The UK government has been urged to implement its proposed crackdown on spam, even though it is expected to have only a limited effect on the amount of unsolicited emails received by Internet users.
As ZDNet UK reported back in March, e-commerce minister Stephen Timms has proposed that UK companies will only be able to send unsolicited communications to customers who have already given their permission.
This plan -- under which people will still need to opt out of receiving spam emails and SMSs from companies they have an existing relationship with -- is the British government's preferred way of implementing the EU directive on Privacy and Electronic Communication.
A consultation on Timms' proposals has been running since March, and is due to close on 19 June.
Some observers have claimed that they will have little effect, as the majority of unsolicited email -- which now makes up around 50 percent of email, according to some spam filtering companies -- is sent from outside Europe, where the directive will have no legal force.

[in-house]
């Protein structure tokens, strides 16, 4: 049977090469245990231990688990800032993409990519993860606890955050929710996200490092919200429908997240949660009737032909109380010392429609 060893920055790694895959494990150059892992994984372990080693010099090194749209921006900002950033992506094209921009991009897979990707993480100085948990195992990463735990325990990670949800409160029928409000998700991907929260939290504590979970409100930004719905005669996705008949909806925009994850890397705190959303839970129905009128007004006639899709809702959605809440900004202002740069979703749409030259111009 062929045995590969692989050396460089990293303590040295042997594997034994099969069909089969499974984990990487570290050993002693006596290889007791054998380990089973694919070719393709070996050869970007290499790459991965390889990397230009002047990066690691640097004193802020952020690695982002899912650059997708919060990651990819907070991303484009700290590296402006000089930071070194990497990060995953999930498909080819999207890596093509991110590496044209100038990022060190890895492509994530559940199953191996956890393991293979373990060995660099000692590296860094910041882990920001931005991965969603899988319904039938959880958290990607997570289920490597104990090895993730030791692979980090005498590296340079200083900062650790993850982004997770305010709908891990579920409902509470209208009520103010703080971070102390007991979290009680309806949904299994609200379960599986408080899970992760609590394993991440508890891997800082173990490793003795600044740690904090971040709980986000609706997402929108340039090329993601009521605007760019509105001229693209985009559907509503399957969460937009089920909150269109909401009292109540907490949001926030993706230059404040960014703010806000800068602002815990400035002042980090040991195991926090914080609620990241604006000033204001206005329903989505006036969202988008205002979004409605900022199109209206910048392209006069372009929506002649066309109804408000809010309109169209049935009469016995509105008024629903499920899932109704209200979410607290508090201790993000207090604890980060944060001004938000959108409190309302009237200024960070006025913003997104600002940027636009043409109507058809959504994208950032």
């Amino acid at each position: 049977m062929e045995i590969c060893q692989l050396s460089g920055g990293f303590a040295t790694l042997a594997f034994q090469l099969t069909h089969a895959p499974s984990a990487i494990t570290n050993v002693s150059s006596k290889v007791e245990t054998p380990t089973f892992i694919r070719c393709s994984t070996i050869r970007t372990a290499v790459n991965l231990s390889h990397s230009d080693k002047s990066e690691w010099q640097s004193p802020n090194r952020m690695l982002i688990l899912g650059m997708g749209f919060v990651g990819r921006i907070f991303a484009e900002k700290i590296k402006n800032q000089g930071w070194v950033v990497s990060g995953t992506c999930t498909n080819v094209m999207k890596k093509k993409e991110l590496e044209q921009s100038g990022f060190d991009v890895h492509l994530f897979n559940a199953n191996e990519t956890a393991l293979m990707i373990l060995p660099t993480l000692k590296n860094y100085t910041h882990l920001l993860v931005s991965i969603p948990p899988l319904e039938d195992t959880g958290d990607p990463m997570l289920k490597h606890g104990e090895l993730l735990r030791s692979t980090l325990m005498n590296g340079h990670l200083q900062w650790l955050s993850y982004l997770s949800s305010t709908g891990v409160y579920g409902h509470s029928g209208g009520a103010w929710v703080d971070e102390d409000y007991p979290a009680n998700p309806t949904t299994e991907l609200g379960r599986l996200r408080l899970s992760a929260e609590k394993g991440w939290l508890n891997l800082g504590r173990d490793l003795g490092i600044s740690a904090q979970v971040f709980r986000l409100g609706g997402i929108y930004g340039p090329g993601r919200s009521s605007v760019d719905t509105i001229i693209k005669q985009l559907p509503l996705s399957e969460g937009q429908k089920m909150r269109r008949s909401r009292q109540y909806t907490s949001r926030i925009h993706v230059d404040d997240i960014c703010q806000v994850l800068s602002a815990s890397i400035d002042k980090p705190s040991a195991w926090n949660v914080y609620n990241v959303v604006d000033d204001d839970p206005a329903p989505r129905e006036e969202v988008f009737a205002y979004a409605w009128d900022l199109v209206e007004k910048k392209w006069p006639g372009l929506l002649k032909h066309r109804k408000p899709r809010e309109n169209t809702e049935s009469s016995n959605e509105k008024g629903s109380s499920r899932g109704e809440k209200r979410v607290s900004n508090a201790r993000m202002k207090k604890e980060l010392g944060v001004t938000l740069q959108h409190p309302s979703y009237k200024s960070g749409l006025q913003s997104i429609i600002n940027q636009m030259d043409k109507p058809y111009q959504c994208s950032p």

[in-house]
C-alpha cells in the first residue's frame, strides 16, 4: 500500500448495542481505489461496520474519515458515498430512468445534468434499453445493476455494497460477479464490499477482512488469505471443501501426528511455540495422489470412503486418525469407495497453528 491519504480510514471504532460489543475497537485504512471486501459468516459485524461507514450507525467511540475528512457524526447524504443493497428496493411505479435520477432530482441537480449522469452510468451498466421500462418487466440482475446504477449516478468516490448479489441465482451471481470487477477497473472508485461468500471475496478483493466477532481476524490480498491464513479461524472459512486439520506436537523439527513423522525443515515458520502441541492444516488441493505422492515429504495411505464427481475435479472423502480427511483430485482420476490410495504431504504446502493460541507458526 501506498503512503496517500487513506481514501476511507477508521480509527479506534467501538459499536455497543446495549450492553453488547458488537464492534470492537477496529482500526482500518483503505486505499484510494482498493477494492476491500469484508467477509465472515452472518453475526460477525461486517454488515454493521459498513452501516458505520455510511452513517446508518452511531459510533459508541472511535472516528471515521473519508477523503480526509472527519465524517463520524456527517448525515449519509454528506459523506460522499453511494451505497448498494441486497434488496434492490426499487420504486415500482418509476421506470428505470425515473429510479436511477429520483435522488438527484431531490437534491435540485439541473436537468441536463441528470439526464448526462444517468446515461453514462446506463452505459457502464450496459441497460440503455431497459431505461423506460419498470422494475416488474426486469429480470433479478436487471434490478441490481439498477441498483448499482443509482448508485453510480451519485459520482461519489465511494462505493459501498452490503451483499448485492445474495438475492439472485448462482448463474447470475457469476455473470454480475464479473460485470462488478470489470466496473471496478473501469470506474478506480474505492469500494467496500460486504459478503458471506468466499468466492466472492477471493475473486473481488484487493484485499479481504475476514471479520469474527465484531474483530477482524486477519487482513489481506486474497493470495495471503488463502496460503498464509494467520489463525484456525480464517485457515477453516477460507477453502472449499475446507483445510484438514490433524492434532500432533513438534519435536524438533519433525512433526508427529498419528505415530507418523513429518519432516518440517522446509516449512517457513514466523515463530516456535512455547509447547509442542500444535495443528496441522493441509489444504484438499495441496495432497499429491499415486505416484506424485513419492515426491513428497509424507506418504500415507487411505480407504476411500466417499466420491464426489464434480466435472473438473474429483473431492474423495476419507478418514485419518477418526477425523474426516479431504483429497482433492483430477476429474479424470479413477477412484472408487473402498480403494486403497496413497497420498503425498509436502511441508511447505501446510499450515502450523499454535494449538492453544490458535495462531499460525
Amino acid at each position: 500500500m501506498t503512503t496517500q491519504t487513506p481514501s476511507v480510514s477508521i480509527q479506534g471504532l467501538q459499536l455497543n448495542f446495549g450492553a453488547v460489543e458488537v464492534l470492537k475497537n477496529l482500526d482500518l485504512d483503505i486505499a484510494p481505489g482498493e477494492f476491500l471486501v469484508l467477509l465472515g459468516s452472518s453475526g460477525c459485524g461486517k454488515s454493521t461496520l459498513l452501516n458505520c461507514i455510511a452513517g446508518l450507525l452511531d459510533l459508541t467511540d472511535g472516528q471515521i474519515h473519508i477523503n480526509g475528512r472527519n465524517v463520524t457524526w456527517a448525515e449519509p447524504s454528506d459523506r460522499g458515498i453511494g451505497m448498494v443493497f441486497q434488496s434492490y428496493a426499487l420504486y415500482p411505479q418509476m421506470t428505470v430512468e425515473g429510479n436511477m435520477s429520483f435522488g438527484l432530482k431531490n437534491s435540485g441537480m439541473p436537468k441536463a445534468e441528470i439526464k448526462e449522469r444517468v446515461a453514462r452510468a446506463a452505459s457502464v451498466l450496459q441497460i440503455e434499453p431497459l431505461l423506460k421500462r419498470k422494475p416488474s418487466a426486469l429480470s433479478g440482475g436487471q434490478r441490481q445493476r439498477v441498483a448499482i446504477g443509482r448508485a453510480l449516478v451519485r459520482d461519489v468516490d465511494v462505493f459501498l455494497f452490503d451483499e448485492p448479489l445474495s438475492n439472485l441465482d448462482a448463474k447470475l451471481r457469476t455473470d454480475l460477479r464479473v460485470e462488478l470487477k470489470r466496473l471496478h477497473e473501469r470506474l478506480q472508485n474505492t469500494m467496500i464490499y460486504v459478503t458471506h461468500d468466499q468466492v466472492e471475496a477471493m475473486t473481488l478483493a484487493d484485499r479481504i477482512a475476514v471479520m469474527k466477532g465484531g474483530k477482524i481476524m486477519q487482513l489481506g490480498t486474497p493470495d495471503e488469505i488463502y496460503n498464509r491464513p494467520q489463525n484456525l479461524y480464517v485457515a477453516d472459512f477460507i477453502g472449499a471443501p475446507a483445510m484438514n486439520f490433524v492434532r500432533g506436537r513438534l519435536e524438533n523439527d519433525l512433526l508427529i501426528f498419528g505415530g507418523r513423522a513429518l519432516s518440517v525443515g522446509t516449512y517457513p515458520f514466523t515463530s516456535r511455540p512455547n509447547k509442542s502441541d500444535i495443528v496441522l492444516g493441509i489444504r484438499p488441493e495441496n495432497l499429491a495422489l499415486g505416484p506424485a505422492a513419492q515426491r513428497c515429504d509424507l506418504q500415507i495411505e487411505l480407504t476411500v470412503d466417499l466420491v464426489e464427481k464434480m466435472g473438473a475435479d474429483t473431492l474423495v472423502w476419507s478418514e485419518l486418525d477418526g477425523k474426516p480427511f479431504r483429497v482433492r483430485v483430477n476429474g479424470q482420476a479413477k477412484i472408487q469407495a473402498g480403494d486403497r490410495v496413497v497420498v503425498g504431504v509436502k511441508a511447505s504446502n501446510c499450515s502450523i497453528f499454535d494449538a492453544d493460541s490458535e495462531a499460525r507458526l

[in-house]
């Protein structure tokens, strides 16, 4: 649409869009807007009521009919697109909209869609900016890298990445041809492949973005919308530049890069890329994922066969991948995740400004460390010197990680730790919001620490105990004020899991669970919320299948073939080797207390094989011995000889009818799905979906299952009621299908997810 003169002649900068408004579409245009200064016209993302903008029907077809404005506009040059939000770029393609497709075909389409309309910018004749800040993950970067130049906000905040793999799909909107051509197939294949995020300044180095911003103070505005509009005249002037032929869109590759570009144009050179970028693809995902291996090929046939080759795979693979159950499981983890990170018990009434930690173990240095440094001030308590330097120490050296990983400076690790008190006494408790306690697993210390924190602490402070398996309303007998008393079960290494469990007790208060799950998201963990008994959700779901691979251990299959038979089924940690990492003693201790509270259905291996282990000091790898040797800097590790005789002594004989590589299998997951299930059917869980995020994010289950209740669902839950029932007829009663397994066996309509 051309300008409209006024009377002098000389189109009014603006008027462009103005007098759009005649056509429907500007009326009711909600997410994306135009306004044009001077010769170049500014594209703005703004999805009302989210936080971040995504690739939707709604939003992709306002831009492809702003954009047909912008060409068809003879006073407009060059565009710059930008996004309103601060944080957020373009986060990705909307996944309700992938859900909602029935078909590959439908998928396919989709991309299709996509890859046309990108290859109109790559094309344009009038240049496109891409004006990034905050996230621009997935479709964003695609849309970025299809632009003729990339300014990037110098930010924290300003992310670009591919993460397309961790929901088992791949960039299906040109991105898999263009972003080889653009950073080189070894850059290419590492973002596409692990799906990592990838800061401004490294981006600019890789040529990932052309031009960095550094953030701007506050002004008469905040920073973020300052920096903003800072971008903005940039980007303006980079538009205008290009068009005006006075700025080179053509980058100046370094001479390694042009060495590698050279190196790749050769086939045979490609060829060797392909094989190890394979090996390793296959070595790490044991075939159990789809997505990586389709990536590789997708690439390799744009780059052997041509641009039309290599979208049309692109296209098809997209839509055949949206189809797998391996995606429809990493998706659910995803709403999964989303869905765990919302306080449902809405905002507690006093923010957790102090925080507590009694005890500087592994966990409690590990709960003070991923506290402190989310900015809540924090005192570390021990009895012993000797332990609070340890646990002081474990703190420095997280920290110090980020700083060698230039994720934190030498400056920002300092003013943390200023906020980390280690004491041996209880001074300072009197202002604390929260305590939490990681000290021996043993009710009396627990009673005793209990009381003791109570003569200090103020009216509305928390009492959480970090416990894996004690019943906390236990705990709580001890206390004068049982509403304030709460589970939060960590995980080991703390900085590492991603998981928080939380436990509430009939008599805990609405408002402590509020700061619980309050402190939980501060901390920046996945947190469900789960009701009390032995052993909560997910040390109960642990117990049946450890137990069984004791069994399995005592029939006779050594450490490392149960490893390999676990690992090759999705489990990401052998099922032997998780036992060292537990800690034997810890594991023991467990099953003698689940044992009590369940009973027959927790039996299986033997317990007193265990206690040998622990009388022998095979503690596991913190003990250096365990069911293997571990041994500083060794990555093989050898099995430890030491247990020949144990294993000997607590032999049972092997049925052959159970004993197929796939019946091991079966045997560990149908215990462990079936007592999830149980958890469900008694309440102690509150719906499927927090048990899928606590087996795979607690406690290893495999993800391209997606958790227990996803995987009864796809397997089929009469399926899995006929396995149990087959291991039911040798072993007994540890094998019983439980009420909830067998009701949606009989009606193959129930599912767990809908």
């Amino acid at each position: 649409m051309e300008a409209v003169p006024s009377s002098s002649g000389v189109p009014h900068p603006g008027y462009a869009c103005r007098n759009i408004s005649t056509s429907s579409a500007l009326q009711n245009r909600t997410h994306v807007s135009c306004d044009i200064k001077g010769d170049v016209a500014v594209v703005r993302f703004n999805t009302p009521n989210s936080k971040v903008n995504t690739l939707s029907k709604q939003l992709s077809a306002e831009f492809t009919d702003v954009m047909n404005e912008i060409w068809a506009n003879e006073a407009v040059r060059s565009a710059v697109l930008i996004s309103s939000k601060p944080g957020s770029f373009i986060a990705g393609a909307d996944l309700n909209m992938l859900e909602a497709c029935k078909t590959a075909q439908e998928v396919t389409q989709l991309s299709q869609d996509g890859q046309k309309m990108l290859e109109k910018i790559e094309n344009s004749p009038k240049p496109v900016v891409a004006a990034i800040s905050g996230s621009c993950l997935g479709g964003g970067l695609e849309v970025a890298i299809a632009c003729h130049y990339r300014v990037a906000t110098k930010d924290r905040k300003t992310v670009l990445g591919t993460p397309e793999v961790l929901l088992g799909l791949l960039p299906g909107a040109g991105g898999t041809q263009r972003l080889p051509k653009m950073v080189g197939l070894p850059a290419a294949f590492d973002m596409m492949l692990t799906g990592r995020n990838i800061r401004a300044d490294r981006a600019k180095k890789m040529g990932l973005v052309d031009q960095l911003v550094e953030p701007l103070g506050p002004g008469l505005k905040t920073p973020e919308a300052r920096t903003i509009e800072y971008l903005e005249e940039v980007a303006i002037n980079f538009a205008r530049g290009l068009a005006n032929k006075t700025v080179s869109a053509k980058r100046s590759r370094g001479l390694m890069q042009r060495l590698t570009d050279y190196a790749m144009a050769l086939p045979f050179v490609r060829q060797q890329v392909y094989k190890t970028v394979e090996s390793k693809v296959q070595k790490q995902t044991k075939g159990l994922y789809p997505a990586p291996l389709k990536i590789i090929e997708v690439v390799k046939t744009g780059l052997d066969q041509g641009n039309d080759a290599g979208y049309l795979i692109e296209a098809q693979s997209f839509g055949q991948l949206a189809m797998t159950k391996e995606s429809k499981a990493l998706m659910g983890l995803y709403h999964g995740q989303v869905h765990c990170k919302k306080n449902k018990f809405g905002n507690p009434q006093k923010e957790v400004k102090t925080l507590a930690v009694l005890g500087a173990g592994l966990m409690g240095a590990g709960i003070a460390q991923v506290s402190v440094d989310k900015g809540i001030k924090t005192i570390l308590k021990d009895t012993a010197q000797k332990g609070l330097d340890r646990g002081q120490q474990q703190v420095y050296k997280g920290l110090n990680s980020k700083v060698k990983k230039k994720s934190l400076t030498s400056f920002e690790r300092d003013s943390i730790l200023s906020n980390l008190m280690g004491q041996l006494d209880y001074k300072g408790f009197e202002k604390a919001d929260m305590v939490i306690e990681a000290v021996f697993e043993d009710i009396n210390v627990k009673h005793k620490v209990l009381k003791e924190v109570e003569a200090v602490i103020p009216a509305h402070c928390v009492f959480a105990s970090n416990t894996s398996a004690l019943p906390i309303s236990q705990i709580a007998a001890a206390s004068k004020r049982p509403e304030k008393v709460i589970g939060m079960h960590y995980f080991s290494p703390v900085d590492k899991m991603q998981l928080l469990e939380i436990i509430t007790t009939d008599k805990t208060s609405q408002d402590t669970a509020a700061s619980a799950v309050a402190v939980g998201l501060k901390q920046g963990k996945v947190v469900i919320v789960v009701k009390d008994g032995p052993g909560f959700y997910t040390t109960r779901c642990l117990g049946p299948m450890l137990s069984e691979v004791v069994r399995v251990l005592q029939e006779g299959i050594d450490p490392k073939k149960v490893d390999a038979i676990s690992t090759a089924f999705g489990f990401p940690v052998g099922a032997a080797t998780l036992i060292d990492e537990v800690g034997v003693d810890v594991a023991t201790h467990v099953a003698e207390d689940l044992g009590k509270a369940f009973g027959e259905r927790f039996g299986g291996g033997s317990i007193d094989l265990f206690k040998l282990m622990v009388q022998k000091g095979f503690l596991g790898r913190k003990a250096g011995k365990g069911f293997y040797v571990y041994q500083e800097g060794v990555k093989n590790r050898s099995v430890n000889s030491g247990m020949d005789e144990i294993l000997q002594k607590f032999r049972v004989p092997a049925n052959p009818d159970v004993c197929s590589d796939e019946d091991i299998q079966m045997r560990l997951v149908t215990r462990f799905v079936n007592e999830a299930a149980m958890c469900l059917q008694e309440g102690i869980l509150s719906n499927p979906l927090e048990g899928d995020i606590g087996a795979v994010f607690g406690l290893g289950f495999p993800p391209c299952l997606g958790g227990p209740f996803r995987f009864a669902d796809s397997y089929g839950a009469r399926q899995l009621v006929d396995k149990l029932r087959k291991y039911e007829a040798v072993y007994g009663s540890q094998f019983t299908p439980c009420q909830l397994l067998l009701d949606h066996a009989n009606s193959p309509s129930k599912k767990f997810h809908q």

But others in the industry believe that it is important for the government to take a firm line on the tricky issue of email marketing.
According to Phillip Singh, head of e-commerce at Experian Marketing Services, the EU directive will give a clear signal to the marketing industry as to how they should behave, and discourage them from abusing email.
"If we do not stop this issue then consumers will use other mediums to communicate and all the benefits of email will be lost," Singh said in a statement.
"While the Office of Information Commissioner may appear to have a tough time ahead enforcing it, the Directive, together the combination of legislation, technology, enforcement and consumer education with standards and best practices will help address this ever growing issue," Singh added.
Click here to register your views before the government's consultation closes on 19 June.
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